• Class 221 trains – 43 trains of a mix of four and five cars.
  • Class 222 trains – 27 trains of a mix of four, five and seven cars.

All are 125 mph trains.

ROSCOs are always looking for innovative ways to make money.

So perhaps Beacon have got together with Eversholt Rail Group, who are the owner of the Class 222 trains and Bombardier, the manufacturer of all three classes of trains to create a series of affordable 125 mph bi-mode trains.

I have no idea if these trains will be updated, but on the 20th of July, this document, which is entitled Rail update: bi-mode train technology, was published by the Department of Transport.

This is said about the new East Midlands franchise.

The next operator will be required to deliver modern, fast and efficient trains. This includes a brand new fleet of bi-mode intercity trains from 2022, delivering more seats and comfort for long-distance passengers. The provision of these trains will replace plans to electrify the line north of Kettering to Sheffield and Nottingham, improving journeys sooner, without the need for wires and masts on the whole route, and causing less disruption to services. We do not intend to proceed with plans to electrify the line from Kettering to Sheffield and Nottingham, and there will be further investment to come to ensure Sheffield is HS2-ready.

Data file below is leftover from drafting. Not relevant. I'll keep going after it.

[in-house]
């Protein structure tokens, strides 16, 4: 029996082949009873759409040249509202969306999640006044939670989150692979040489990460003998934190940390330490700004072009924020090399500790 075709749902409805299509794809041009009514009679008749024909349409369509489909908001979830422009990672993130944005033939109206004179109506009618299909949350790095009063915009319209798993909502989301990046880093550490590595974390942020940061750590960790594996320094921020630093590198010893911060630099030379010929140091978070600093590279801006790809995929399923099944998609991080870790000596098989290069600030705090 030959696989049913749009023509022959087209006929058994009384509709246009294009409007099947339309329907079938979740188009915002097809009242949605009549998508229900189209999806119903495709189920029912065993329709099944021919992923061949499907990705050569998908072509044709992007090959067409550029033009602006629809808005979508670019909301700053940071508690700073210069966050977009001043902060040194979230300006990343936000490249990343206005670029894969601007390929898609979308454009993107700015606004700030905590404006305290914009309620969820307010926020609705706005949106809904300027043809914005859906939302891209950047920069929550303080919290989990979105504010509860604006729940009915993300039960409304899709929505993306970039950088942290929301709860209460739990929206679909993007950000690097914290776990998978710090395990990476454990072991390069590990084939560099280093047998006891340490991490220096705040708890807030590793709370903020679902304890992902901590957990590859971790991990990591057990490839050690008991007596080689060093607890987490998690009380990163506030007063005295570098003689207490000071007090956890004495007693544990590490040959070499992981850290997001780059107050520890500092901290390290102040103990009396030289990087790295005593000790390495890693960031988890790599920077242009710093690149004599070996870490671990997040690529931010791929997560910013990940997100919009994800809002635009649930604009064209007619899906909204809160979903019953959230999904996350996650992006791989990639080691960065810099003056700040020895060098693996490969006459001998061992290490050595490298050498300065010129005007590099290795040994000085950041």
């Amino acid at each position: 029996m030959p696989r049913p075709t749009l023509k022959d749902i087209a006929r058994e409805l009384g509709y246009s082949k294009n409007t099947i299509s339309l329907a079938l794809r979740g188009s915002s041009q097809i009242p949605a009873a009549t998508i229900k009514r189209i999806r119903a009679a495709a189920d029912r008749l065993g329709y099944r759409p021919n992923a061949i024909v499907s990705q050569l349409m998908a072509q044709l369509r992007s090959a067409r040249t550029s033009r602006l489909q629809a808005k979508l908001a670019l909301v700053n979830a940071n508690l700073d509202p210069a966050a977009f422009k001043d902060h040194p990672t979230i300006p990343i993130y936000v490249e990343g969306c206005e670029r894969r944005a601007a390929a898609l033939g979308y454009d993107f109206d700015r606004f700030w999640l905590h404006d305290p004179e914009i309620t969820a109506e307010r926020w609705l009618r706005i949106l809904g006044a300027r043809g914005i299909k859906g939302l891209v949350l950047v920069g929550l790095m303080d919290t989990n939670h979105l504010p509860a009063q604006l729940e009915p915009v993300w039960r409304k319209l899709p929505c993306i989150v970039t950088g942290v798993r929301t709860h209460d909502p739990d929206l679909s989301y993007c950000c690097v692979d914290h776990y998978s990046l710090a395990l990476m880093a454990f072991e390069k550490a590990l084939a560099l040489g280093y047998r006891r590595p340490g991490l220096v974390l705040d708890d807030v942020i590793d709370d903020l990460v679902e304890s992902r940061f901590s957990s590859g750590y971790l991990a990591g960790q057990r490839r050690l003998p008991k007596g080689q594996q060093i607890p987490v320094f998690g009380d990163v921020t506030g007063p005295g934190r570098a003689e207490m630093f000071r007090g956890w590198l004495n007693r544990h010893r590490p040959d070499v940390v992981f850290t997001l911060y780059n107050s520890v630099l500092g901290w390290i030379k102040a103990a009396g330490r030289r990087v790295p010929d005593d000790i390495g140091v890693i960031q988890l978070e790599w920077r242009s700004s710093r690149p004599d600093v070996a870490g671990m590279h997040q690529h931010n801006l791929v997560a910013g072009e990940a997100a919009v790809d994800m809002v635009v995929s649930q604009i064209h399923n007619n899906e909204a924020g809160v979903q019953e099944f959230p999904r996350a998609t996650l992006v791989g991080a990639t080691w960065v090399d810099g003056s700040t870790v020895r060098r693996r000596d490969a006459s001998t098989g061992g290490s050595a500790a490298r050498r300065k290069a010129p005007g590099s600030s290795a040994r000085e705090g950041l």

Ian Walmsley’s proposal of adding an extra coach, wouldn’t deliver brand-new bi-mode intercity trains, but it could deliver refurbished Class 222 trains with the following characteristics for the new East Midlands franchise.

  • More seats in one or more extra carriages.
  • One extra carriage would have an automatic pantograph to access the 25 KVAC overhead wires.
  • Trains could probably be any length from five-cars upwards, that the operatir wanted.
  • Refurbished interiors.
  • Wi-fi, 4G and power sockets.
  • Ability to run on electricity South of Kettering.